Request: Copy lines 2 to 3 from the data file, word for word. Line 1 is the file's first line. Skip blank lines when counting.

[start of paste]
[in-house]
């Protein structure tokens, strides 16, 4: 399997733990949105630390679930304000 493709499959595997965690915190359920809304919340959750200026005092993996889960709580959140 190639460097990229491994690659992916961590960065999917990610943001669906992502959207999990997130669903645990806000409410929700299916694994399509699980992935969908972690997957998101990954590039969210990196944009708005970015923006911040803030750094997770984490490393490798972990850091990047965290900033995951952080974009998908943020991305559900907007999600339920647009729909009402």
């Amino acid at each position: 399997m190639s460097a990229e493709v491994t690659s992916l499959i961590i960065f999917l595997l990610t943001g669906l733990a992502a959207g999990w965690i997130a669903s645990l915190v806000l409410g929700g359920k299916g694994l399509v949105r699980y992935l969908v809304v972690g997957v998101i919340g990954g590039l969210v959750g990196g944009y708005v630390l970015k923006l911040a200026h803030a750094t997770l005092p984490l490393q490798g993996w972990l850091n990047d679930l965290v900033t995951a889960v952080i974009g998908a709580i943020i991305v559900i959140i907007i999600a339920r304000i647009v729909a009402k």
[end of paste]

């Protein structure tokens, strides 16, 4: 399997733990949105630390679930304000 493709499959595997965690915190359920809304919340959750200026005092993996889960709580959140 190639460097990229491994690659992916961590960065999917990610943001669906992502959207999990997130669903645990806000409410929700299916694994399509699980992935969908972690997957998101990954590039969210990196944009708005970015923006911040803030750094997770984490490393490798972990850091990047965290900033995951952080974009998908943020991305559900907007999600339920647009729909009402």
């Amino acid at each position: 399997m190639s460097a990229e493709v491994t690659s992916l499959i961590i960065f999917l595997l990610t943001g669906l733990a992502a959207g999990w965690i997130a669903s645990l915190v806000l409410g929700g359920k299916g694994l399509v949105r699980y992935l969908v809304v972690g997957v998101i919340g990954g590039l969210v959750g990196g944009y708005v630390l970015k923006l911040a200026h803030a750094t997770l005092p984490l490393q490798g993996w972990l850091n990047d679930l965290v900033t995951a889960v952080i974009g998908a709580i943020i991305v559900i959140i907007i999600a339920r304000i647009v729909a009402k």